Tuesday, March 11, 2014

A man you don't meet everyday...

"Oh my name is Jock Stewart I'm a canny gun man
And a roving young fellow I've been
So be easy and free when you're drinking with me
I'm a man you don't meet every day"

      Cait O'Riordan & The Pogues - "A Man you don't Meet Everyday"

It's not the speed I fear cafesupporters.  It's the miles.

That's why this weekend I put in two pretty big days back to back.  Saturday?  5 hours, just spinning along in a 39x16 with Joe and Tony, getting miles in the bank.  Sunday it was 30 degrees and colder. Another 4 hours solo, ditto tempo and gearing, only more climbing that put the ticker up into the red 6 or 7 times.  In the hills, in the wind. Felt stuck to the road, but no matter, it's all necessary you see...  

...for Carhirciveen.

Wednesday, May 21 will be stage 4 of the Ras.  The longest day, smack in the middle of a long week. The stage to Cahirciveen, on the Ring of Kerry, into the extremely wild mountainous west coast of Ireland.  183 kilometers, featuring no less than ten categorized climbs that include two category two ascents, and a category one mountain.  One can fake their way through an 80 or 90 mile ride.  But on this rocky road to Cahirciveen, there'll be no trick a poser can pull to fake their way through. 

I'm quite aware that Cahirciveen is a place neither known nor celebrated by cycling afficionados, unlike other similarly quaint small towns that have names like Geraardsbergen, or Huy.  

No matter.  Carhirciveen is an important cycling destination because it's the home of the Ireland's original cycling Iron Man.

In 1958 Mick Murphy came out of nowhere, or to be more precise Cahirciveen, to dominate the Ras Tailteann.  Only cycling seriously for a little over a year, he showed up at the GPO in Dublin a late unknown selection for the Kerry county squad. But by the end of stage one, every man in the field knew in their legs, lungs and hearts, just who was going to be dictating terms in that Ras.  

Mick Murphy, in 1958.
 Despite being in a strong Kerry team, as appropriate for this former circus performer, his was a solo act of constant surges. Murphy won that '58 Ras, slaughtering the rest. 

His preparation to enable this feat was legendary, even at the time. In Gaelic Ireland, Mick Murphy stories are the stuff of legend.  Starting work at age 11 in the bogs.  Working in a quarry in his teens. Picking up cash as a circus performer. Training by balancing a ladder on his chin.  Travelling around as a grass track racer. Gymnastic training learned from Russians in the circus. Stealth after work training rides in the middle of the night, after sessions of weight training with bar bells made from stone weights picked up from his farm. Fanatical attention to diet.  Living on raw food. Uncooked cereals, cheese, vegetables, eggs and fruit juice. And drinking cow's blood.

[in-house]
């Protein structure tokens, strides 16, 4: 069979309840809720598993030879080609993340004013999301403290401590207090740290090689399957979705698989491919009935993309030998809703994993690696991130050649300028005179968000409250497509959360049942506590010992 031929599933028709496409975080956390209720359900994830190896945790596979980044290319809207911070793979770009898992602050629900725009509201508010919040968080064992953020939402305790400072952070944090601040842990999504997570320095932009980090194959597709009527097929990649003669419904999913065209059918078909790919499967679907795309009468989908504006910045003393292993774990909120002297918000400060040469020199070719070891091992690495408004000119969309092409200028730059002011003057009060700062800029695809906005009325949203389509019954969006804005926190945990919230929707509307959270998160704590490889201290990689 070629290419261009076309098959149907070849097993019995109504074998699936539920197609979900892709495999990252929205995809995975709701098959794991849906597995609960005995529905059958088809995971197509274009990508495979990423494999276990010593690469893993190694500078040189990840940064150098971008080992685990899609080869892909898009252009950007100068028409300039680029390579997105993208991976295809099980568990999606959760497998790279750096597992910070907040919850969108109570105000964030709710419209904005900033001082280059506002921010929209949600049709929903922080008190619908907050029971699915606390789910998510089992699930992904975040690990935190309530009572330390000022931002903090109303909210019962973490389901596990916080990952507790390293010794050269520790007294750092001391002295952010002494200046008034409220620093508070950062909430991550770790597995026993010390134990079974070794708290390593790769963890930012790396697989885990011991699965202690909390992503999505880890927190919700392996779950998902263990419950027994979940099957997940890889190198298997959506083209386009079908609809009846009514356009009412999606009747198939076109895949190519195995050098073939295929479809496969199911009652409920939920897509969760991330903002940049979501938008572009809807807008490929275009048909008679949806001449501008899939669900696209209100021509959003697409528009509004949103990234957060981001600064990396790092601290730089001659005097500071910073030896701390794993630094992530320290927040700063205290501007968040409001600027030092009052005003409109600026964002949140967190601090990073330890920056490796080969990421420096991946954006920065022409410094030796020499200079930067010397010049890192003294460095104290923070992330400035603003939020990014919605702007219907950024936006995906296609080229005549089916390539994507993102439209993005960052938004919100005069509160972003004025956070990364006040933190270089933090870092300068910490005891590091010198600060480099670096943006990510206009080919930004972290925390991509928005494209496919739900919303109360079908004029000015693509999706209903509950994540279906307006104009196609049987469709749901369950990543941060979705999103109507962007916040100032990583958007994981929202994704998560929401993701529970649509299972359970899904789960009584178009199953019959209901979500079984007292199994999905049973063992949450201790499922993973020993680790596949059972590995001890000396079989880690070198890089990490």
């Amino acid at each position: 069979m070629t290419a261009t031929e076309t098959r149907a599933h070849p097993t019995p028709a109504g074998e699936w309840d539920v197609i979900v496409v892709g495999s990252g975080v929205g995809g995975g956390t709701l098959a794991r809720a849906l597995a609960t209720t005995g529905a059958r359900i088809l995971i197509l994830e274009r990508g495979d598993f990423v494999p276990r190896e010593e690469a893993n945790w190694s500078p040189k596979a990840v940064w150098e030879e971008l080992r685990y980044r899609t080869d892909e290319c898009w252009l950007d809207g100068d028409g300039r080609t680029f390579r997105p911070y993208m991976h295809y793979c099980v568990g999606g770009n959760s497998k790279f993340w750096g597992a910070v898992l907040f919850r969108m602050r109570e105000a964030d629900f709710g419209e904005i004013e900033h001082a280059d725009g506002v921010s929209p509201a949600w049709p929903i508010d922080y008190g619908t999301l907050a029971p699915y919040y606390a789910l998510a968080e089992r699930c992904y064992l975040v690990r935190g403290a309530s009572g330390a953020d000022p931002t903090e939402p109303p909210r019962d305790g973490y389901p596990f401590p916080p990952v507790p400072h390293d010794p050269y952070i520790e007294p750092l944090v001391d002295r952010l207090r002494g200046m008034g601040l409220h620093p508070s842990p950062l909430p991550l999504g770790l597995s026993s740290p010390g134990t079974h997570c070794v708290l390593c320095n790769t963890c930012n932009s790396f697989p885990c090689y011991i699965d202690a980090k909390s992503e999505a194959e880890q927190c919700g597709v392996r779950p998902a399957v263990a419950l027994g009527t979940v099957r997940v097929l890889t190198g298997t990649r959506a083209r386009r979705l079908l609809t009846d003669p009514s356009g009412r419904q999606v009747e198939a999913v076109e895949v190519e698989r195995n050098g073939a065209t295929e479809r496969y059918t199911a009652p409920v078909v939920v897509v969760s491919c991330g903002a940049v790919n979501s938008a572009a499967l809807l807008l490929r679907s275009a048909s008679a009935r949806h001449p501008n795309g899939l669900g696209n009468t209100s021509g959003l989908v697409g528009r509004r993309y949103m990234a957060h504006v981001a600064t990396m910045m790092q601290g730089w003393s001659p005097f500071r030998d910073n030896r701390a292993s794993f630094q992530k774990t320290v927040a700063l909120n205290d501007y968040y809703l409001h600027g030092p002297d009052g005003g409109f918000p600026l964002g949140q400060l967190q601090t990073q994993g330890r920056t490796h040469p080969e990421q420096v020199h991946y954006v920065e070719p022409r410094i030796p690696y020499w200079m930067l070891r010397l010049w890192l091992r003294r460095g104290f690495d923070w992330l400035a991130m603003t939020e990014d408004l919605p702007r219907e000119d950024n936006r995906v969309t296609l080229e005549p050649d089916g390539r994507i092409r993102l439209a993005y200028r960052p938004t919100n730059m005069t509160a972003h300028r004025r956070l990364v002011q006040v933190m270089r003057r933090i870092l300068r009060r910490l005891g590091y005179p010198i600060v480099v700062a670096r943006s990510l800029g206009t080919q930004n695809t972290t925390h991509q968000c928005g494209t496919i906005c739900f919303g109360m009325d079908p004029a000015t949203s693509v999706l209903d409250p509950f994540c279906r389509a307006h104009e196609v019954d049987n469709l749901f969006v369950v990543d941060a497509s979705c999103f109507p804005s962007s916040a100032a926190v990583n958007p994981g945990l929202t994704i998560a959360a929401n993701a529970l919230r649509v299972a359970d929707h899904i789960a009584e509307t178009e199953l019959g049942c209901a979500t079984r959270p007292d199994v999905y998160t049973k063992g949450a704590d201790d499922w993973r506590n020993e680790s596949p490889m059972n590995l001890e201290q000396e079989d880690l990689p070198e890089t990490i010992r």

Suffice to say, Murphy's 'total athlete' approach was quite the contrast to most cyclists of the day. Ras legend and winner Gene Mangan, who won 4 stages of that '58 Ras said it best: "Mick said that while we knew everything about the bike, we knew nothing about our bodies."

His victory was not without drama.  During that '58 Ras, on stage 4, Mick went down in the wet, crashing hard on his left shoulder. Whether it was a torn shoulder or a broken collarbone is debated, but the fact is the Iron Man, in a bad way, fought back to cross the line in 8th place that day.  After the adrenaline wore off the pain and doubt set in.  The next they they helped him squeeze into his yellow jersey, put him on his bike, strapped in his feet for him, and off he went.  111 miles later at the finish he vomited from the effort and the pain, but kept his yellow jersey.  By now all Ireland was all in, behind the Iron Man.  Against the odds he recovered, and went on to win the 1958 Ras by 4' 44".  

Today, Mick Murphy lives alone in a mountain hovel outside Carhirciveen behind a corrugated iron sheet that serves as a front door.  No toilet.  No running water.  Just enough electricity for a single bulb. He still has his stone weights, and he still has his memories.  His body may have been broken by a fall from a scaffold on a building site in England a few years ago, but his sprit will never be.  "No man, nor God will move me".

I know some might look at Mick Murphy and see an eccentric.  I see a content genius who's been there, done that, figured it all out.

Come hell or high water, I'm going to make it to Cahirciveen.  And once there, I hope I'm lucky enough to find Mick Murphy at the line.  And shake the hand of the Iron Man himself.  

Monday, March 3, 2014

Heavy riders on light bikes. Looking at stems.

Despite the polar cold and snow, prep for 'Race the Ras' is well underway jongens.